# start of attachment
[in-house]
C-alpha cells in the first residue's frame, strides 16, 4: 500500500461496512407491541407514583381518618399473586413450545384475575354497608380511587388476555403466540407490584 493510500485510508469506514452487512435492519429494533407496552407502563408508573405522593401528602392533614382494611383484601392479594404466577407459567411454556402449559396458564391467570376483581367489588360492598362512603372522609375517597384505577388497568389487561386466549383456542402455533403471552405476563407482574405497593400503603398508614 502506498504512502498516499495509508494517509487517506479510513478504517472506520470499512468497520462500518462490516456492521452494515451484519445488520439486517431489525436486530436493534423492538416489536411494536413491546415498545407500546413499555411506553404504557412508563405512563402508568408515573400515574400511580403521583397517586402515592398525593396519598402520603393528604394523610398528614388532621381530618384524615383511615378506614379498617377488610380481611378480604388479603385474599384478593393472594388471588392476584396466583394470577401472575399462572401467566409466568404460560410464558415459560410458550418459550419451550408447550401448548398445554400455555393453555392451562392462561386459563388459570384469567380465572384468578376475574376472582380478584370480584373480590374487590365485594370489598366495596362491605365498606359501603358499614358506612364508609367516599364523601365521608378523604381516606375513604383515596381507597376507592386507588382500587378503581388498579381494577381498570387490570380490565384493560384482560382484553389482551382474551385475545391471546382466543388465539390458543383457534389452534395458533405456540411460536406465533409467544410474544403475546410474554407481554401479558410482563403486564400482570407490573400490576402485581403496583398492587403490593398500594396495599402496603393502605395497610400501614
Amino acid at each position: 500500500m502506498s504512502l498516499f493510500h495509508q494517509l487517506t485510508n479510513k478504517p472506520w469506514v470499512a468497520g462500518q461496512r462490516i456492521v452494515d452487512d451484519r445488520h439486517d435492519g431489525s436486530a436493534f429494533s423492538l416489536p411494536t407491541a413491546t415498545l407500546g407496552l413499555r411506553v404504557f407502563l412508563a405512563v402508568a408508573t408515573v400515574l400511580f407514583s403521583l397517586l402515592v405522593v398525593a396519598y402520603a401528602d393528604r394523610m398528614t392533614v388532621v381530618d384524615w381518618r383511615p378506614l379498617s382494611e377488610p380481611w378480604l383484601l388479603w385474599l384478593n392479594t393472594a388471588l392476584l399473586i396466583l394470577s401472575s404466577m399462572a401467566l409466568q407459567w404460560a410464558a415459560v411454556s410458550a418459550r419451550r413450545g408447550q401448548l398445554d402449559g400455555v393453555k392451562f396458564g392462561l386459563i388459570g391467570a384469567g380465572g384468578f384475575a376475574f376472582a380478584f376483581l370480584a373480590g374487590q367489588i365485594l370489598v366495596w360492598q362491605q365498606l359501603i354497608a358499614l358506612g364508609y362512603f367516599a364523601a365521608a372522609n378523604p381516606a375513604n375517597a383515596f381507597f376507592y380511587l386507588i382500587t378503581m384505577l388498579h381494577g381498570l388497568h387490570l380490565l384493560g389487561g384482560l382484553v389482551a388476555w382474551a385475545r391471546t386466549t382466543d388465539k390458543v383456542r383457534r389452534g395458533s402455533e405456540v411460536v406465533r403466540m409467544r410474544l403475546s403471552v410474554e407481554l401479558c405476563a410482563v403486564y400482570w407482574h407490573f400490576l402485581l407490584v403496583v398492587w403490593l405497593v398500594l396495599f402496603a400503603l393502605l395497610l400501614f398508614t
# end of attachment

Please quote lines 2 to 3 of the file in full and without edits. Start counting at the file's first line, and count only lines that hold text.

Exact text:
C-alpha cells in the first residue's frame, strides 16, 4: 500500500461496512407491541407514583381518618399473586413450545384475575354497608380511587388476555403466540407490584 493510500485510508469506514452487512435492519429494533407496552407502563408508573405522593401528602392533614382494611383484601392479594404466577407459567411454556402449559396458564391467570376483581367489588360492598362512603372522609375517597384505577388497568389487561386466549383456542402455533403471552405476563407482574405497593400503603398508614 502506498504512502498516499495509508494517509487517506479510513478504517472506520470499512468497520462500518462490516456492521452494515451484519445488520439486517431489525436486530436493534423492538416489536411494536413491546415498545407500546413499555411506553404504557412508563405512563402508568408515573400515574400511580403521583397517586402515592398525593396519598402520603393528604394523610398528614388532621381530618384524615383511615378506614379498617377488610380481611378480604388479603385474599384478593393472594388471588392476584396466583394470577401472575399462572401467566409466568404460560410464558415459560410458550418459550419451550408447550401448548398445554400455555393453555392451562392462561386459563388459570384469567380465572384468578376475574376472582380478584370480584373480590374487590365485594370489598366495596362491605365498606359501603358499614358506612364508609367516599364523601365521608378523604381516606375513604383515596381507597376507592386507588382500587378503581388498579381494577381498570387490570380490565384493560384482560382484553389482551382474551385475545391471546382466543388465539390458543383457534389452534395458533405456540411460536406465533409467544410474544403475546410474554407481554401479558410482563403486564400482570407490573400490576402485581403496583398492587403490593398500594396495599402496603393502605395497610400501614
Amino acid at each position: 500500500m502506498s504512502l498516499f493510500h495509508q494517509l487517506t485510508n479510513k478504517p472506520w469506514v470499512a468497520g462500518q461496512r462490516i456492521v452494515d452487512d451484519r445488520h439486517d435492519g431489525s436486530a436493534f429494533s423492538l416489536p411494536t407491541a413491546t415498545l407500546g407496552l413499555r411506553v404504557f407502563l412508563a405512563v402508568a408508573t408515573v400515574l400511580f407514583s403521583l397517586l402515592v405522593v398525593a396519598y402520603a401528602d393528604r394523610m398528614t392533614v388532621v381530618d384524615w381518618r383511615p378506614l379498617s382494611e377488610p380481611w378480604l383484601l388479603w385474599l384478593n392479594t393472594a388471588l392476584l399473586i396466583l394470577s401472575s404466577m399462572a401467566l409466568q407459567w404460560a410464558a415459560v411454556s410458550a418459550r419451550r413450545g408447550q401448548l398445554d402449559g400455555v393453555k392451562f396458564g392462561l386459563i388459570g391467570a384469567g380465572g384468578f384475575a376475574f376472582a380478584f376483581l370480584a373480590g374487590q367489588i365485594l370489598v366495596w360492598q362491605q365498606l359501603i354497608a358499614l358506612g364508609y362512603f367516599a364523601a365521608a372522609n378523604p381516606a375513604n375517597a383515596f381507597f376507592y380511587l386507588i382500587t378503581m384505577l388498579h381494577g381498570l388497568h387490570l380490565l384493560g389487561g384482560l382484553v389482551a388476555w382474551a385475545r391471546t386466549t382466543d388465539k390458543v383456542r383457534r389452534g395458533s402455533e405456540v411460536v406465533r403466540m409467544r410474544l403475546s403471552v410474554e407481554l401479558c405476563a410482563v403486564y400482570w407482574h407490573f400490576l402485581l407490584v403496583v398492587w403490593l405497593v398500594l396495599f402496603a400503603l393502605l395497610l400501614f398508614t